Today, instead of freedom being derived from rights that God has given us, freedom is now the power or right to do “as one wants.” It is no longer God in control. Mankind is now in control and God is completely out of the picture. This is completely backward from what our founding fathers intended.

The freedom to do “as one wants” is a broad concept with no limits. There is no hinderance or restraint in today’s view of freedom and this is what school children are now being taught. Now the prevailing attitude is, “Who are you to say what I can or cannot do?” And we see the result of that attitude in increased crime, violence, disrespect toward one another, and a complete breakdown of the moral structure of society. Man has now replaced God as being the one in control.

I find it interesting that the definition of freedom has drifted so far to the left that it now includes the right to change, obviously a reference to the transgender movement. I also find it interesting that this definition uses the phrase, “giving oneself one’s own laws.” No longer does freedom include any requirement to answer to a common set of laws, standards or societal norms. Instead, everyone should have the right to give themselves their own laws. This is not what our founding fathers intended when they thought of freedom, and it sounds remarkably like the last line in the book of Judges, which says:

“In those days there was no king in Israel: every man did that which was right in his own eyes.” (Judges 21:25 KJV)

That’s not a compliment, but a word of condemnation from God. Everyone no longer answered to God but did what was right in their own eyes as they saw fit. That concept of freedom was so far removed from what God intended that eventually, after many warnings, He judged Israel and removed the nation of Israel entirely as a country. America is heading down that same path. How much longer will it be before God removes America as a country? Many think that judgment is coming soon, right at the door.

This new idea of American freedom is closely related to the term, “autonomy.” which means “the ability to make choices yourself rather than having them made for you by others.” It is the quality or state of being self-governing, which includes self-directing freedom and especially moral independence.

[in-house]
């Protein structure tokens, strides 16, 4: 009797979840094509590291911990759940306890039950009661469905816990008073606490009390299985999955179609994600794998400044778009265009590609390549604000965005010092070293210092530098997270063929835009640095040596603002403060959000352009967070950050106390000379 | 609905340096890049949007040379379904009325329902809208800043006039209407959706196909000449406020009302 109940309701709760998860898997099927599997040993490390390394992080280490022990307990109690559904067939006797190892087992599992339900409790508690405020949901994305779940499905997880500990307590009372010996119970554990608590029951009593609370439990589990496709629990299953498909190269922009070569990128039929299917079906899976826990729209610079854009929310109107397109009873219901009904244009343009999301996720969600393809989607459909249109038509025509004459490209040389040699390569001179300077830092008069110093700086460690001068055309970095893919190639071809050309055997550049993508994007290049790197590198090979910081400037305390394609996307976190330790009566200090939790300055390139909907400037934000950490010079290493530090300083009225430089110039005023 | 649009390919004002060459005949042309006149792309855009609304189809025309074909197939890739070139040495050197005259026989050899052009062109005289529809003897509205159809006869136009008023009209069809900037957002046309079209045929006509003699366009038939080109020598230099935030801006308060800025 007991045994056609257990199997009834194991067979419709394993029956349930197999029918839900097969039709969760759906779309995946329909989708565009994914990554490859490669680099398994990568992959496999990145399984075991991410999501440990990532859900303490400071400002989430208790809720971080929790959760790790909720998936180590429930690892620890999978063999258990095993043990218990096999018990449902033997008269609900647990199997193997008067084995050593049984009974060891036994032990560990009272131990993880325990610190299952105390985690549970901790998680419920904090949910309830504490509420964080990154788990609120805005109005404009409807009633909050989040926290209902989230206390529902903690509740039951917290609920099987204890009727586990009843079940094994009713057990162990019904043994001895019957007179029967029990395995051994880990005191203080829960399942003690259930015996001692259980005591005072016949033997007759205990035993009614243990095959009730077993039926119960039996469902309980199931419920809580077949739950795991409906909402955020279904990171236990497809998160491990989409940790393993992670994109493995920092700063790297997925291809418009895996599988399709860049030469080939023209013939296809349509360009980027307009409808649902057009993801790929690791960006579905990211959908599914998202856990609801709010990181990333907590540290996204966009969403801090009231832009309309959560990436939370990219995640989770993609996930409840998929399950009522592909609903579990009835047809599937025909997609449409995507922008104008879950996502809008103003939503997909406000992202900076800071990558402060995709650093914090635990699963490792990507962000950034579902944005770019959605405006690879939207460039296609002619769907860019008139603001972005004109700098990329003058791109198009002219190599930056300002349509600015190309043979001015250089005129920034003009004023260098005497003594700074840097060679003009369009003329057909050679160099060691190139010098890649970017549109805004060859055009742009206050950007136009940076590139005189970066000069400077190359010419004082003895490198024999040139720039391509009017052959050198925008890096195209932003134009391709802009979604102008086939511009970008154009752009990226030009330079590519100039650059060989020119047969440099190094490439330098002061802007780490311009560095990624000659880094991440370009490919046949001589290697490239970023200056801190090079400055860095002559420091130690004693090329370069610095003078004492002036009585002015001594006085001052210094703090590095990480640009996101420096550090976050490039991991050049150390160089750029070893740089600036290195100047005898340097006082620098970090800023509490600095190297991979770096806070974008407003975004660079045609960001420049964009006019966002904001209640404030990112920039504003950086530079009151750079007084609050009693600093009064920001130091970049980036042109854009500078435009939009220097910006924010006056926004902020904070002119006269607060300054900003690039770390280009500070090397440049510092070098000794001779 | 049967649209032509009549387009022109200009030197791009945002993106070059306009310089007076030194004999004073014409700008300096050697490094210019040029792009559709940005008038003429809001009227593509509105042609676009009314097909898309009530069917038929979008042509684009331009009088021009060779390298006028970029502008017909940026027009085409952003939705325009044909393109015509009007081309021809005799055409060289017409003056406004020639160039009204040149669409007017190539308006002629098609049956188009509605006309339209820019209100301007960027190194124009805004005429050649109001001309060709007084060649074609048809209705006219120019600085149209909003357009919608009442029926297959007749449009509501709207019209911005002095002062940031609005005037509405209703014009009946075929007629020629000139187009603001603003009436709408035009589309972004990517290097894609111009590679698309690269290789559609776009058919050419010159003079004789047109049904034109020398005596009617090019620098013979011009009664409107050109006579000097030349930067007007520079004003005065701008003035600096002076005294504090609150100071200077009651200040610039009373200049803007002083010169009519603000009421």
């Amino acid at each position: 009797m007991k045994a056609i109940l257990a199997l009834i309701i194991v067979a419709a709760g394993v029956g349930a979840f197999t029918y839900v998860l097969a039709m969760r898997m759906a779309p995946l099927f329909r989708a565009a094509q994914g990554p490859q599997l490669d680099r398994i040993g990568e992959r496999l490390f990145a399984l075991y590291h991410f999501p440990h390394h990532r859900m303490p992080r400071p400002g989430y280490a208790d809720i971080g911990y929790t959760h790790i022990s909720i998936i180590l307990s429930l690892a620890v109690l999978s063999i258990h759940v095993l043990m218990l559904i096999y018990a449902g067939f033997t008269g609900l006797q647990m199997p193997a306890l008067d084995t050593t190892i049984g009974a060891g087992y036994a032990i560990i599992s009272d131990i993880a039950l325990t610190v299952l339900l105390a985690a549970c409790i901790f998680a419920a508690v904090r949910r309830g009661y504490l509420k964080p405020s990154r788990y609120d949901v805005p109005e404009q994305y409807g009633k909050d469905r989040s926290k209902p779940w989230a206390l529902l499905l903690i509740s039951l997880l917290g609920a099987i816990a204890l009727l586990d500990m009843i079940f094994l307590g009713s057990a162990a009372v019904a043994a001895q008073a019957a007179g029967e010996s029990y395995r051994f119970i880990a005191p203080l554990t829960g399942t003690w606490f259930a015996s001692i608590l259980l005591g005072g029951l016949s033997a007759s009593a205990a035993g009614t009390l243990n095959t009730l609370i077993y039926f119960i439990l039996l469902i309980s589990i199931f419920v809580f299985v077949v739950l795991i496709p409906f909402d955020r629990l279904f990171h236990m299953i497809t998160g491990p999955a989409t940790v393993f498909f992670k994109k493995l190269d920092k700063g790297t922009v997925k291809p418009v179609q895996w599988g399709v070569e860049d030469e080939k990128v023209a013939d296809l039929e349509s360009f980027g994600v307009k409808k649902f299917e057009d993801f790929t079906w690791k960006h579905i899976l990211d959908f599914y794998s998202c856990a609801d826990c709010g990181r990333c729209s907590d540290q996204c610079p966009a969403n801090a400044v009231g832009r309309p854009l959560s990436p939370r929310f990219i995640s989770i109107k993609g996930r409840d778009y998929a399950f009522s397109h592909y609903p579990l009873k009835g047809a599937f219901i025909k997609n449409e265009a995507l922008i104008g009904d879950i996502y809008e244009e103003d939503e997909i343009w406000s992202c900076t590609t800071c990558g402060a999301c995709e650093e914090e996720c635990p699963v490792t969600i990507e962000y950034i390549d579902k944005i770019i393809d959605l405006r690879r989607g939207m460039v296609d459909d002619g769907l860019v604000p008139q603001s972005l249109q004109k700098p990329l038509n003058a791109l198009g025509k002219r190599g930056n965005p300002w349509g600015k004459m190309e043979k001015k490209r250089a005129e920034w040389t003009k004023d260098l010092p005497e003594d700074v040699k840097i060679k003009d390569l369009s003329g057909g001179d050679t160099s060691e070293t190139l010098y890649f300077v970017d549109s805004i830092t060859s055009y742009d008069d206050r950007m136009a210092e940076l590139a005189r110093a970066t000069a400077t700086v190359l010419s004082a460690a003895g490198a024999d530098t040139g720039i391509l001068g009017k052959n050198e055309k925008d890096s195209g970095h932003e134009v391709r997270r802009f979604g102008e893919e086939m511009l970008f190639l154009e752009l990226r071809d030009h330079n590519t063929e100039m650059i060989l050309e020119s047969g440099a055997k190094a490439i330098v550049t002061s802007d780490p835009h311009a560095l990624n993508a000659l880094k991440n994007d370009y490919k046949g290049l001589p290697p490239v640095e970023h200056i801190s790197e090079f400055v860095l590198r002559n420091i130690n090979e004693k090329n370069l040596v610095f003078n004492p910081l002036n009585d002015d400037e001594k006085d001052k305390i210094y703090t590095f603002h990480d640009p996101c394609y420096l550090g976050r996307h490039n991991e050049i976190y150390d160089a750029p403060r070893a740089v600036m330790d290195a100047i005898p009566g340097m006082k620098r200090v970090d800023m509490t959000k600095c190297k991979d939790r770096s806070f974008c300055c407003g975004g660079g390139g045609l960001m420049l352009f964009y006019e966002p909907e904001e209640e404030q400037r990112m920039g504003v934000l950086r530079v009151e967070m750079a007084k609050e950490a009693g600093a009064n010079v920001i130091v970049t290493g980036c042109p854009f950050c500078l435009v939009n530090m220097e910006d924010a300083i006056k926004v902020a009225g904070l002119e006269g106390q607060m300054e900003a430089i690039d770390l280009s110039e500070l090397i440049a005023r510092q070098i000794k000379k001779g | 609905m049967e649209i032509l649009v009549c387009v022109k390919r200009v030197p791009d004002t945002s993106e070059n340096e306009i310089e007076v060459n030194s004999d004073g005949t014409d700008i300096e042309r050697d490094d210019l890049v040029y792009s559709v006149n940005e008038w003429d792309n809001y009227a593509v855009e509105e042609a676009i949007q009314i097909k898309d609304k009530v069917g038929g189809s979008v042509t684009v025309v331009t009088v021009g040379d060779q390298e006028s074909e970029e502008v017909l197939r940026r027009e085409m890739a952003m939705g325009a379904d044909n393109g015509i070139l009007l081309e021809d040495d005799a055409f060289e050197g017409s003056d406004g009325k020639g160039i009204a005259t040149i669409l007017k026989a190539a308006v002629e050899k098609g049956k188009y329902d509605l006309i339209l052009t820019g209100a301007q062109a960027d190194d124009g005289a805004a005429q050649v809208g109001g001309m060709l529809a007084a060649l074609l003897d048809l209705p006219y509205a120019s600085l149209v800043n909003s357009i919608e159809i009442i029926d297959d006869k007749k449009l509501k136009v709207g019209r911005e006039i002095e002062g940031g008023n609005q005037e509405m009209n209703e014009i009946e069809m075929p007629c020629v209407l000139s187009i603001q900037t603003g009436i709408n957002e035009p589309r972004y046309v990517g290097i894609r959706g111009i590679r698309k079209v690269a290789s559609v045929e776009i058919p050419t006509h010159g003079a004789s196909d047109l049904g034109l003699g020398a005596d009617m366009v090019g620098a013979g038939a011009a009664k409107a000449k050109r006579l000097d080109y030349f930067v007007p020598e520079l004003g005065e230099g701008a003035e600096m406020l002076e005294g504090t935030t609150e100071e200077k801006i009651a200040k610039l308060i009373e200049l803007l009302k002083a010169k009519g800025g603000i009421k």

This is not what the Bible means when it speaks of freedom. Unfortunately, this liberal view of freedom has crept into the church, including the misconception that our freedom in Christ includes the freedom to sin if we want to because, after all, God has already forgiven us. God has become only a god of love and puts no boundaries on us. He’s there to bless us financially and makes us free to do whatever we want. As a result, many churches have become indistinguishable from the world. 

But this is not biblical freedom.

When the Bible speaks of freedom, true freedom, it is referring to the freedom from sin. It says from the moment we are born, really from the moment we’re conceived, we are slaves to sin. But through Christ, we can be set free from sin. That is biblical freedom. 

There are two parts to this freedom from sin:

True Biblical Freedom is:

    1. Freedom from the power of sin to condemn us, and
    2. Freedom from the power of sin to control us.

Let’s look at each of these, beginning with:

1. Freedom from the Power of Sin to Condemn Us

Romans 8:2 says, 

“For the law of the Spirit of life in Christ Jesus hath made me free from the law of sin and death.” (Romans 8:2 KJV)

What is “the law of sin and death?” Simply, that if you sin, you will die, both physically and eternally. 

“For the wages of sin is death; but the gift of God is eternal life through Jesus Christ our Lord.” (Romans 6:23 KJV)

The penalty of sin is physical death, followed by eternal death in hell. That is because God is perfectly holy and will not allow even on sin to enter into His presence. He is a just God Who demands payment for sin. If He lets even one sin go by unpunished, then He is no longer perfect in His holiness. Therefore, it only takes one sin for someone to be sent to hell. The problem is, we’ve all sinned, and therefore we are all subject to the power of sin to condemn us to death, which means physically dying and then spending an eternity in hell as punishment for our sins. Those are the wages we have earned on account of our sin.